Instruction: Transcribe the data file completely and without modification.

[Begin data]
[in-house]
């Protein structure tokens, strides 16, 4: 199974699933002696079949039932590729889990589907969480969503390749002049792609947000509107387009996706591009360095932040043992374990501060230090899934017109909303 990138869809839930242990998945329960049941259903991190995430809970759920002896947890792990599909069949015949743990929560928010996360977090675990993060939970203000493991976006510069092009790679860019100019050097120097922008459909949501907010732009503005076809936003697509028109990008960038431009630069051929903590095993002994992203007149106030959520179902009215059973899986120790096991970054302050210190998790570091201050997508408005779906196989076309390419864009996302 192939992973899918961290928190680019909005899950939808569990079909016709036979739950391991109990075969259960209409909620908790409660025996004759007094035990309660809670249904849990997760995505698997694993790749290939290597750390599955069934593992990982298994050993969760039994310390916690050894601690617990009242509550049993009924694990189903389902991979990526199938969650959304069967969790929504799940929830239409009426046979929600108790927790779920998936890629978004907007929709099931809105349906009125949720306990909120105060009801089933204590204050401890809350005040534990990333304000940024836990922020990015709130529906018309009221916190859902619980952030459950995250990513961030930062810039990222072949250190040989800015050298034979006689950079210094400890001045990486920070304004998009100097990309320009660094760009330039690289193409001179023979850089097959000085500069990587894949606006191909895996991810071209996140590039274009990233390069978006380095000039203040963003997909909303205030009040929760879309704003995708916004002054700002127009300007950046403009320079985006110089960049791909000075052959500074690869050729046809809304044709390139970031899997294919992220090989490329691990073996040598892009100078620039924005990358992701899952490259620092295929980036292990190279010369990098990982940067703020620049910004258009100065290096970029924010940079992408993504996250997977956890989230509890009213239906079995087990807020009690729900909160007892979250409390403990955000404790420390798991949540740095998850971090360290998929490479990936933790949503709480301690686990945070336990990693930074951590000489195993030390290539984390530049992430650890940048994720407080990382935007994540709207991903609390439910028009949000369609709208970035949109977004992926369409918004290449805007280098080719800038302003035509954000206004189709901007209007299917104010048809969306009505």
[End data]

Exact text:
[in-house]
């Protein structure tokens, strides 16, 4: 199974699933002696079949039932590729889990589907969480969503390749002049792609947000509107387009996706591009360095932040043992374990501060230090899934017109909303 990138869809839930242990998945329960049941259903991190995430809970759920002896947890792990599909069949015949743990929560928010996360977090675990993060939970203000493991976006510069092009790679860019100019050097120097922008459909949501907010732009503005076809936003697509028109990008960038431009630069051929903590095993002994992203007149106030959520179902009215059973899986120790096991970054302050210190998790570091201050997508408005779906196989076309390419864009996302 192939992973899918961290928190680019909005899950939808569990079909016709036979739950391991109990075969259960209409909620908790409660025996004759007094035990309660809670249904849990997760995505698997694993790749290939290597750390599955069934593992990982298994050993969760039994310390916690050894601690617990009242509550049993009924694990189903389902991979990526199938969650959304069967969790929504799940929830239409009426046979929600108790927790779920998936890629978004907007929709099931809105349906009125949720306990909120105060009801089933204590204050401890809350005040534990990333304000940024836990922020990015709130529906018309009221916190859902619980952030459950995250990513961030930062810039990222072949250190040989800015050298034979006689950079210094400890001045990486920070304004998009100097990309320009660094760009330039690289193409001179023979850089097959000085500069990587894949606006191909895996991810071209996140590039274009990233390069978006380095000039203040963003997909909303205030009040929760879309704003995708916004002054700002127009300007950046403009320079985006110089960049791909000075052959500074690869050729046809809304044709390139970031899997294919992220090989490329691990073996040598892009100078620039924005990358992701899952490259620092295929980036292990190279010369990098990982940067703020620049910004258009100065290096970029924010940079992408993504996250997977956890989230509890009213239906079995087990807020009690729900909160007892979250409390403990955000404790420390798991949540740095998850971090360290998929490479990936933790949503709480301690686990945070336990990693930074951590000489195993030390290539984390530049992430650890940048994720407080990382935007994540709207991903609390439910028009949000369609709208970035949109977004992926369409918004290449805007280098080719800038302003035509954000206004189709901007209007299917104010048809969306009505």